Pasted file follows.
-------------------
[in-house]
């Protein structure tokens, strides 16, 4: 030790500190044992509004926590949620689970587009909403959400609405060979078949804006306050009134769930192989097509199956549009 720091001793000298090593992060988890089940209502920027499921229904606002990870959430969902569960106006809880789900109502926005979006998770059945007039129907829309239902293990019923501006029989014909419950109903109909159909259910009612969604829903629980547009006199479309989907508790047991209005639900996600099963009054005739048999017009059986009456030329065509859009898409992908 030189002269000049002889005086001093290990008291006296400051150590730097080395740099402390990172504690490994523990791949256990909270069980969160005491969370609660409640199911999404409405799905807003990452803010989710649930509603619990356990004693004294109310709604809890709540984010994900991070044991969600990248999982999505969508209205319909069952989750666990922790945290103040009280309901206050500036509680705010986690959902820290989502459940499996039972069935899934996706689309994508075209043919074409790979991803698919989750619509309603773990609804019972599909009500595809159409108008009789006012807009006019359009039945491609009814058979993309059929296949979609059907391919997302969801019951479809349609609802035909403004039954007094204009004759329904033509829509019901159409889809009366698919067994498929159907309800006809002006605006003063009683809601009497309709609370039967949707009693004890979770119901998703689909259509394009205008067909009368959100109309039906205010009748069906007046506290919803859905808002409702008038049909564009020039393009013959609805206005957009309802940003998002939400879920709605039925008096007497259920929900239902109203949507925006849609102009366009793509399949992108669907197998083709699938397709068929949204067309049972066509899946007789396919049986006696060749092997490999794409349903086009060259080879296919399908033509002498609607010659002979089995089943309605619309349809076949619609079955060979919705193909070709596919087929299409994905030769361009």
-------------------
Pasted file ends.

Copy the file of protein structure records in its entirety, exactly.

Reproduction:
[in-house]
């Protein structure tokens, strides 16, 4: 030790500190044992509004926590949620689970587009909403959400609405060979078949804006306050009134769930192989097509199956549009 720091001793000298090593992060988890089940209502920027499921229904606002990870959430969902569960106006809880789900109502926005979006998770059945007039129907829309239902293990019923501006029989014909419950109903109909159909259910009612969604829903629980547009006199479309989907508790047991209005639900996600099963009054005739048999017009059986009456030329065509859009898409992908 030189002269000049002889005086001093290990008291006296400051150590730097080395740099402390990172504690490994523990791949256990909270069980969160005491969370609660409640199911999404409405799905807003990452803010989710649930509603619990356990004693004294109310709604809890709540984010994900991070044991969600990248999982999505969508209205319909069952989750666990922790945290103040009280309901206050500036509680705010986690959902820290989502459940499996039972069935899934996706689309994508075209043919074409790979991803698919989750619509309603773990609804019972599909009500595809159409108008009789006012807009006019359009039945491609009814058979993309059929296949979609059907391919997302969801019951479809349609609802035909403004039954007094204009004759329904033509829509019901159409889809009366698919067994498929159907309800006809002006605006003063009683809601009497309709609370039967949707009693004890979770119901998703689909259509394009205008067909009368959100109309039906205010009748069906007046506290919803859905808002409702008038049909564009020039393009013959609805206005957009309802940003998002939400879920709605039925008096007497259920929900239902109203949507925006849609102009366009793509399949992108669907197998083709699938397709068929949204067309049972066509899946007789396919049986006696060749092997490999794409349903086009060259080879296919399908033509002498609607010659002979089995089943309605619309349809076949619609079955060979919705193909070709596919087929299409994905030769361009």